MLB’s top management is not to be trusted, and needs to be overhauled.
CHICAGO WHITE SOX
Traded CF-L Kenny Lofton to the Giants for RHP Felix Diaz and LHP Ryan Meaux. [7/28]
Kenny Williams’ strategy with Kenny Lofton wasn’t unsound, at least the initial part of it. Sign a veteran down on his luck for a low price and a one-year contract. If you contend with him, that’s great, you have the financial flexibility to help yourself down the stretch. If you don’t, he’s cheap and therefore interesting to other contenders. If he doesn’t hit, then you didn’t spend all that much money.
The Texas Rangers selected Travis Hafner of Cowley County Community College (Arkansas City, Kansas) as a draft-and-follow in the 31st round of the June 1996 draft, and got his signature on a contract just before the 1997 deadline. Now 25 years old, the 6’3″, 240-pound Hafner has developed into one of the most feared hitters in the minor leagues. As of this writing, he is hitting .339/.460/.541 with the Oklahoma RedHawks and leads the Pacific Coast League in on-base percentage and major-league EqA (.302). He took time to speak with us before a recent game against the Tacoma Rainiers.
It’s 11:49 p.m. EDT, and I’m sitting here staring slack-jawed at a 13-inch television set. In St. Louis, the remnants of what was a crowd of 47,000 people are going nuts, and the Cardinals are jumping around as if they’ve won the World Series. Edgar Renteria has just hit a three-run home run to cap a six-run ninth inning, giving the Cards a 10-9 victory.
MONKEYS EQUALS WINNING
“You have to respect the monkey, that’s for sure. Every time he peeks his little head out, something happens for them. You got to respect him or kidnap him, one or the other.”
–Desi Relaford, Mariners infielder, on playing at Edison Field
Activated RHP Troy Percival from the DL; optioned RHP Lou Pote to Salt Lake. [7/26]
With Troy Percival back, the Angels are in the happy state of having too many relievers doing well at once, with the additional good fortune that several of them have options. Lou Pote loses out not because he’s pitched badly, but because the current hot hands in the pen are Brendan Donnelly, Scot Shields and Ben Weber, and Al Levine just got back from the DL himself. The last slot in the pen is taken by lone lefty Scott Schoeneweis, at least until Dennis Cook comes back off of the DL. Unless Schoeneweis is made somebody else’s fourth starter, he has to stick around. Cook had been doing well as the pen’s left-hander, and Schoeneweis has not, which creates some impetus to make a deal.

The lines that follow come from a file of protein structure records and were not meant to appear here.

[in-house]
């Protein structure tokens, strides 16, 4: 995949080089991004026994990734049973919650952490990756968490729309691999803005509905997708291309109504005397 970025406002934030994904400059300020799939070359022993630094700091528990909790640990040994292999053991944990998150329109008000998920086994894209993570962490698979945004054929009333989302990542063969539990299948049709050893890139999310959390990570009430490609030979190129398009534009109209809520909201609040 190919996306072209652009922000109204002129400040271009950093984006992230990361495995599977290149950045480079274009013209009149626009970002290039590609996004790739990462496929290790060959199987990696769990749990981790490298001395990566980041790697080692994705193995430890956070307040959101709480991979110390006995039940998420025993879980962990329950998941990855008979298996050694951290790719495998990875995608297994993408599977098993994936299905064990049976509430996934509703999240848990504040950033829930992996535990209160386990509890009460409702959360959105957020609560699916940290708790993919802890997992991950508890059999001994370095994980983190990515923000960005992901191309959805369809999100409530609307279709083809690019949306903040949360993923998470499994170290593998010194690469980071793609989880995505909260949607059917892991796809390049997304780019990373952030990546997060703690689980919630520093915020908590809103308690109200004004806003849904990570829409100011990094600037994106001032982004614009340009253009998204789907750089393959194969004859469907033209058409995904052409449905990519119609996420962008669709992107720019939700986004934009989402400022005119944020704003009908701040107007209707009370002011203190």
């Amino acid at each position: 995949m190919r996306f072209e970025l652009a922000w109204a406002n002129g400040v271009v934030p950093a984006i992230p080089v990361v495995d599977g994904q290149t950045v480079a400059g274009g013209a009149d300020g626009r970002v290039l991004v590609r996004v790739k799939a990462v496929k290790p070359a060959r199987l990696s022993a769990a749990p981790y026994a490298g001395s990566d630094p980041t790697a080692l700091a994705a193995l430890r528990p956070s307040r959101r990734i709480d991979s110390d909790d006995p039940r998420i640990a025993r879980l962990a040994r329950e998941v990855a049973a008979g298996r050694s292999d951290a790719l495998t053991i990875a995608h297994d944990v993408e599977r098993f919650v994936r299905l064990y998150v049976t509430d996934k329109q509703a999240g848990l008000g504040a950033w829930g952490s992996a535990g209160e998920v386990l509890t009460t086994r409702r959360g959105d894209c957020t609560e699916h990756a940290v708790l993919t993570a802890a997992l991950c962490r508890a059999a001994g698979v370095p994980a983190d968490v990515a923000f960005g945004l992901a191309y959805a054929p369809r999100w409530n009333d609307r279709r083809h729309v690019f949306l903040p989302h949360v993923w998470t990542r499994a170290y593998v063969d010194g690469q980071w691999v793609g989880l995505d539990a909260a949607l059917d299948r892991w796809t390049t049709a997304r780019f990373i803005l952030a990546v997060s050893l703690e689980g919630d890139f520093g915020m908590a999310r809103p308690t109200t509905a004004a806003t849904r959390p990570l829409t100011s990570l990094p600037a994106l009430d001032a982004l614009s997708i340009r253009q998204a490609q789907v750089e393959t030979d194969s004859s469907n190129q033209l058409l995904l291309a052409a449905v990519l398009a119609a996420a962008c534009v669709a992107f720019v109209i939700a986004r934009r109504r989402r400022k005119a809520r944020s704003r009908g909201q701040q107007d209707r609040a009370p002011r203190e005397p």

Activated 1B/OF-L Chris Richard from the DL; optioned OF-R Luis Matos to Rochester. [7/24]
Cancelled Richard’s recall/reactivation; announced they would recall 2B-B Brian Roberts from Rochester on Friday. [7/25]
Skip the decisiveness, we’re back in business as Akbar’s House of Waffletastic Indecision.
Chris Richard managed to reinjure himself in his last game in Rochester, so Brian Roberts got a reprieve for blowing his previous opportunity to be recalled by not having his passport handy. That brings us back to the same point we were at before Roberts got sent down, which is that the Orioles will flim-flam their way through their second-base situation, wallowing through a non-choice between Roberts and Jerry Hairston Jr. It could be worse, because it has been–they could keep finding ways to get Luis Lopez into the lineup. Assuming that finishing close to .500 or keeping third place are actual (versus worthwhile) goals, this doesn’t really help realize either of them.
Is there any general manager who has done less with more than Kenny Williams has done in the last 20 months? He inherited a division winner with a low payroll, a core of good young players and a farm system bursting at the seams with talent. Under his watch, the team has shed talent like my wife’s cat Ashley sheds hair, while adding payroll and bad players like an Angelos on speed.
The ESPN.com version of the wire story has the headline “White Sox send Durham to Athletics for prospect, cash.” Um, no. Jon Adkins is 24, and had a career minor-league ERA of 4.13 coming into this season, during which he’s been lit up in Sacramento, with an ERA that would fit neatly above the median for the Texas Rangers and peripheral numbers that do not hold much promise. Maybe Adkins will be the one guy in a thousand who breaks the mold and turns into a legitimate quality major leaguer. It’s not likely, but you have to root for the guy.
Last week in this space, I talked about how baseball teams should knock it off with the Obey-o-Tron and build their fan base with the kind of cheer clubs you see in soccer. Here’s the cool part: it’s already happening. I got e-mail from readers all week long.
July 15-21, 2002
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